MOSCOW (AFP) – Russia on Friday said it was unperturbed by threats of an Olympic boycott over a controversial law banning “homosexual propoganda”, despite wide-ranging criticism of the legislation from athletes to U.S. President Barack Obama.
President Vladimir Putin passed the law in June as part of a wider political crackdown but it has cast a shadow over the build-up to the world athletics championships which start in Moscow this weekend and next year’s Winter Olympics in Sochi over claims it infringes fundamental rights.
The country’s sports minister Vitaly Mutko on Thursday stoked the issue further by saying athletes, activists and the international community should “calm down”.
But he said on Friday that the clamour for athletes to stay away was only “light pressure”, adding: “We should not be afraid of an Olympic Games boycott.
“Russia must understand that it is stronger, no matter how much someone may dislike this fact,” he was quoted as saying by the Interfax news agency.
“As for that law, it is not aimed at restricting the rights of citizens, irrespective of their nationality, faith or any other inclinations.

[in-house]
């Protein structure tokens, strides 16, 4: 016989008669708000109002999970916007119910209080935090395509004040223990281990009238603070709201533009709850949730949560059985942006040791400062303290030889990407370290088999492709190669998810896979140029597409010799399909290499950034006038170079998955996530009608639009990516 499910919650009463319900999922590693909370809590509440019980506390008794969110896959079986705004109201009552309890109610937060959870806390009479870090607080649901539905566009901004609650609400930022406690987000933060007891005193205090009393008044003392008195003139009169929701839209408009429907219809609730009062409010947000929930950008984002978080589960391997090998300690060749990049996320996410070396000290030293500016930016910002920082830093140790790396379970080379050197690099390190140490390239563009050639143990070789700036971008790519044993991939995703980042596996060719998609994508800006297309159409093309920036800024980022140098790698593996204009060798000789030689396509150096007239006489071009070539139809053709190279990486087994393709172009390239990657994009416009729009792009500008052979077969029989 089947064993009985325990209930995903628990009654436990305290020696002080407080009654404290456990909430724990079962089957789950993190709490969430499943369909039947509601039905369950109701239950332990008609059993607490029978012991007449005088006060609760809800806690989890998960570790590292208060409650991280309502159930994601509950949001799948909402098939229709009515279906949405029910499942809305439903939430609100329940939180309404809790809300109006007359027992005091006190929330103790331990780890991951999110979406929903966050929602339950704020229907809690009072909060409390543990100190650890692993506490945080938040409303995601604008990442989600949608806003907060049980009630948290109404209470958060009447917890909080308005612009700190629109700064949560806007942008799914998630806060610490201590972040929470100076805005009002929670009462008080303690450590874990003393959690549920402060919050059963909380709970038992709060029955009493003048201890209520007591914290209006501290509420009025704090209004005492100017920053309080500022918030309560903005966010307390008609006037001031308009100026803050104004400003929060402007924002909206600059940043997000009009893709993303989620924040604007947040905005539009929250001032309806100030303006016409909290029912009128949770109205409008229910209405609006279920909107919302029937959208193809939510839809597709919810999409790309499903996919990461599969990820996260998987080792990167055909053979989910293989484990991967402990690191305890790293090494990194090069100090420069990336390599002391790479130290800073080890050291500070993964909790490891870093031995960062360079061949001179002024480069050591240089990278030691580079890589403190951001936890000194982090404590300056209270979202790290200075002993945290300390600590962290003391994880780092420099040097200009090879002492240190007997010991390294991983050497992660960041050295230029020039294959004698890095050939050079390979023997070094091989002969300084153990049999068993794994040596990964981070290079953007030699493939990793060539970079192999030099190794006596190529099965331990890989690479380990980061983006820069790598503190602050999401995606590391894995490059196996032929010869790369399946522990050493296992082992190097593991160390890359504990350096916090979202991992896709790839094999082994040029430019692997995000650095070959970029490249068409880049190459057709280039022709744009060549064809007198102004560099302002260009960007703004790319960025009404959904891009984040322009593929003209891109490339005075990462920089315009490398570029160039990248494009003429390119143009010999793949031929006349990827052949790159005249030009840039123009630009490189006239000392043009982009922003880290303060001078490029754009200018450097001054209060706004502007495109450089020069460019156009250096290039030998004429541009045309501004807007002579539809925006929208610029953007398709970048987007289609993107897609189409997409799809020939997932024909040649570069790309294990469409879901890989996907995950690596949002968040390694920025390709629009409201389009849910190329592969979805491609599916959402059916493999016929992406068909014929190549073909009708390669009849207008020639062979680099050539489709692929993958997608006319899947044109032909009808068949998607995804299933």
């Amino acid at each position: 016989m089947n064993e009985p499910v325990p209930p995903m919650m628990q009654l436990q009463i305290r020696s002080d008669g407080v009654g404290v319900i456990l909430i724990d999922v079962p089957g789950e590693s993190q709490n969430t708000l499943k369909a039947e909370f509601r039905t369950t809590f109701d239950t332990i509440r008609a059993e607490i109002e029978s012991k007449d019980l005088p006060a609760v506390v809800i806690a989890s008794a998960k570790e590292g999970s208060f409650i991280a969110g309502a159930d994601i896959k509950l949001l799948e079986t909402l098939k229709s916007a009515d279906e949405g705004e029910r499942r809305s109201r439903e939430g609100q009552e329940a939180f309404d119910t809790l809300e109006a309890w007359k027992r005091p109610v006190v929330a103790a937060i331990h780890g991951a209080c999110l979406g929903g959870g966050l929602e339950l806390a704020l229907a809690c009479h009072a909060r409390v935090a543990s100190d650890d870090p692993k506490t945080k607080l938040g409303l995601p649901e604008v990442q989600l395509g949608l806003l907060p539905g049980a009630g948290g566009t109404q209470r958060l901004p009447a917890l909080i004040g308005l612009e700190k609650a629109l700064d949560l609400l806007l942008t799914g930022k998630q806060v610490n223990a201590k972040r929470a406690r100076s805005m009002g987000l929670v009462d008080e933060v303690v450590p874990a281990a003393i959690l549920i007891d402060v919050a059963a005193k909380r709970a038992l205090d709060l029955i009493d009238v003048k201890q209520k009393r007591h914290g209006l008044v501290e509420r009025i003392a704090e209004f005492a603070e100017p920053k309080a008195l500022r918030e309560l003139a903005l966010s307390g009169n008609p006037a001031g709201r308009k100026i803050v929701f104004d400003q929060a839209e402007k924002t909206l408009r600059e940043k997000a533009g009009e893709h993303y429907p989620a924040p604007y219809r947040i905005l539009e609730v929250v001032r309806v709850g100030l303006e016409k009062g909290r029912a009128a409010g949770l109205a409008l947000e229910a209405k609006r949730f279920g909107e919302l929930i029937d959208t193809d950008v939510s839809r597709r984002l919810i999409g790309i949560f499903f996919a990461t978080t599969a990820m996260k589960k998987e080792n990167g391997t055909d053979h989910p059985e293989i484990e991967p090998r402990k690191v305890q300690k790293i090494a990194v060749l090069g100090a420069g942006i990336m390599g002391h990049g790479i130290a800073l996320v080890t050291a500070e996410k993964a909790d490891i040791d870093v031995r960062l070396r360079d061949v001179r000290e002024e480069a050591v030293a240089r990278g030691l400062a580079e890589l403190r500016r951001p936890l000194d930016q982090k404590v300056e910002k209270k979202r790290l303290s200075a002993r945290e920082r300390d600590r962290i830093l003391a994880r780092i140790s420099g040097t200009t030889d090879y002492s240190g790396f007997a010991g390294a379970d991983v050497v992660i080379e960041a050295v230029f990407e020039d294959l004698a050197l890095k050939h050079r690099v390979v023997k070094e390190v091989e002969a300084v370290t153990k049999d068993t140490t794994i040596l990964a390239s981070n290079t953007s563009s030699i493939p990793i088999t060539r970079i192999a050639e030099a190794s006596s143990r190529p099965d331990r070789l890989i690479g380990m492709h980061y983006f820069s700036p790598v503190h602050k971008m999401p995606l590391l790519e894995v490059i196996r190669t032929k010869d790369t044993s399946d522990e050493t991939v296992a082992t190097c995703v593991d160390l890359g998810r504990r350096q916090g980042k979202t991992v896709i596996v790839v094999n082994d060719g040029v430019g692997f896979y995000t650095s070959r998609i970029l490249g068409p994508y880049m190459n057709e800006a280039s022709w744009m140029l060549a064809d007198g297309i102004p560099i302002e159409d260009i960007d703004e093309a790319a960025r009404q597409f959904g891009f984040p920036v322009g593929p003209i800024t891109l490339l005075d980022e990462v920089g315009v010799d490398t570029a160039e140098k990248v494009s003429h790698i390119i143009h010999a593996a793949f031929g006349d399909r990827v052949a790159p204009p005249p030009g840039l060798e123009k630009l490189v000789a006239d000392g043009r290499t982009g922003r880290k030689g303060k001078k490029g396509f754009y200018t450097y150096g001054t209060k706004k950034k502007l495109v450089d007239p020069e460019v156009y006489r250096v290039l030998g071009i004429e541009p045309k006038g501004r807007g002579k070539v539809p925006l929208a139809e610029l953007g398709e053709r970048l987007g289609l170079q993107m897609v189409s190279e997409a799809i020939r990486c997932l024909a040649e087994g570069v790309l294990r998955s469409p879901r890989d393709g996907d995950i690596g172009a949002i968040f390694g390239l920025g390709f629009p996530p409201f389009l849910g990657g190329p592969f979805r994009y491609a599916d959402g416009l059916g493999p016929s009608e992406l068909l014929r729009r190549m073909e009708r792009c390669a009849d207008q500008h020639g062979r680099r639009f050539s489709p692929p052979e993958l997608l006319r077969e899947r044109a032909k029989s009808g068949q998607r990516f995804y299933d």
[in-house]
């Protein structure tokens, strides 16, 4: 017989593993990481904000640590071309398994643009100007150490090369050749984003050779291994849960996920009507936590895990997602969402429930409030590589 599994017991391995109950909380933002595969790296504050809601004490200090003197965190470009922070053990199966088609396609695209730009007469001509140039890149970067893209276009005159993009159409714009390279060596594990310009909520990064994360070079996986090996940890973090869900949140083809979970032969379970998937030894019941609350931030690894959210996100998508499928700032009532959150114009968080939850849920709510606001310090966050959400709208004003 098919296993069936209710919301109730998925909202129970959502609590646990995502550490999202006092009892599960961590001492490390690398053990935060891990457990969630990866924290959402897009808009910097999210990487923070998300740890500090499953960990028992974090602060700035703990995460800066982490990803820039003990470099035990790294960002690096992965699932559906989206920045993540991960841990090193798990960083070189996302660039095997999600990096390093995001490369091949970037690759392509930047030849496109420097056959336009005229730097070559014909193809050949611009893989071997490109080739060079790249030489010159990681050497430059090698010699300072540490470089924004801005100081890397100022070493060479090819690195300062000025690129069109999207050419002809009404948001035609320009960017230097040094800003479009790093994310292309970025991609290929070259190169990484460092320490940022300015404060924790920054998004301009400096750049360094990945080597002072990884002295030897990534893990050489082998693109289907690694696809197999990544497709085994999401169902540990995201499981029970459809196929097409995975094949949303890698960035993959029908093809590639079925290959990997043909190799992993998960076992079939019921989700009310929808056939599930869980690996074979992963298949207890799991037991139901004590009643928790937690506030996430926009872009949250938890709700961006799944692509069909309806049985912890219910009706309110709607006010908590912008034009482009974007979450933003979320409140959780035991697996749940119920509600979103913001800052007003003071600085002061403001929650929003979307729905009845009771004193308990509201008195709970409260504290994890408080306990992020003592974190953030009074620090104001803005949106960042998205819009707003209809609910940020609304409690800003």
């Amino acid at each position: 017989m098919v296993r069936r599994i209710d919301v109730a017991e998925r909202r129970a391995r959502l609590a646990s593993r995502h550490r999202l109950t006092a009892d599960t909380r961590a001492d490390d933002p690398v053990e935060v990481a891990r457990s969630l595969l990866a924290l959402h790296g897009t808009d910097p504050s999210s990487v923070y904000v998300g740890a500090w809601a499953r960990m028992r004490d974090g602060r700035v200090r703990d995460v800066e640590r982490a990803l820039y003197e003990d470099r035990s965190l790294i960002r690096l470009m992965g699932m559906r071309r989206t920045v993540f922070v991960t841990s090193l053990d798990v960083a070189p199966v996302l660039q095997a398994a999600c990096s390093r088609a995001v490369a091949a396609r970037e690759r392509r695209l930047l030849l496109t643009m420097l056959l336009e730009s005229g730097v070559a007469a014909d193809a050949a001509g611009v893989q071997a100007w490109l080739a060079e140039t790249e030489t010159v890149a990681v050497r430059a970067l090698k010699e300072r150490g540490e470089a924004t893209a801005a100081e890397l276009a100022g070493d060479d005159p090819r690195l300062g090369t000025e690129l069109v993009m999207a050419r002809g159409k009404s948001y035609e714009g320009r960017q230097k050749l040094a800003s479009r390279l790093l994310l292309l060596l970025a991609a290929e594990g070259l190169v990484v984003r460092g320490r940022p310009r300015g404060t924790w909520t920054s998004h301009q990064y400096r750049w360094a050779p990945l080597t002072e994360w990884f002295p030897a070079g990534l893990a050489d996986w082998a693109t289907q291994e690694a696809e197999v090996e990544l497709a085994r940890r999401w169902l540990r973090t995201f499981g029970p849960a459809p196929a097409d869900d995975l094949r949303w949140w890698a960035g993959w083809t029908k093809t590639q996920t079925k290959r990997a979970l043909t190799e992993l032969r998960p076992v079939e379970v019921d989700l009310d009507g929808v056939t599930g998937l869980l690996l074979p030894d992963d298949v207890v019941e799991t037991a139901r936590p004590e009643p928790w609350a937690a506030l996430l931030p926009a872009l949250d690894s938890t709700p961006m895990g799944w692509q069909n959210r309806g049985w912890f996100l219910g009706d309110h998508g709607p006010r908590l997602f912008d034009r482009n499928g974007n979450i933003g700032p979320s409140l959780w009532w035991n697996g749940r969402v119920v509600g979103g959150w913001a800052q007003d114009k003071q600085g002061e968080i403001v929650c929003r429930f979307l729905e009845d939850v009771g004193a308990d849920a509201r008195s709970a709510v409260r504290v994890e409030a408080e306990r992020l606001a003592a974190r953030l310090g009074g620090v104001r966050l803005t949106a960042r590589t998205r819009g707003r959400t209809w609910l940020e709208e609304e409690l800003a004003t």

“This law is aimed at banning propaganda for minors. No-one is going to infringe on anyone’s rights.”
The International Olympic Committee (IOC) meanwhile reaffirmed its commitment to a discrimination-free Olympics in the Black Sea resort next February.
But it said it was unable to make a decision about measures to take because of a lack of clarity about the law, which punishes the dissemination of information about homosexuality to minors but which activists say can be used for a broad crackdown against gays.
IOC president Jacques Rogge told a news conference in Moscow, where the athletics world championships begin on Saturday, that without the full details he could not comment on the law.
Yet he made it clear that the rules within the Olympic Charter had to be respected.
“We have to abide by the Olympic charter, the charter is very clear,” said the 71-year-old Belgian, who steps down from his post in September.
“Sport is a human right and should be available to all regardless of race, sex, sexual orientation.”
Assurances had been received from organisers of the Sochi Games but the IOC was seeking clarity over the legislation, he added.
“It is more a translation issue not about fundamentals,” he said.
“We would treat every case independently,” he added.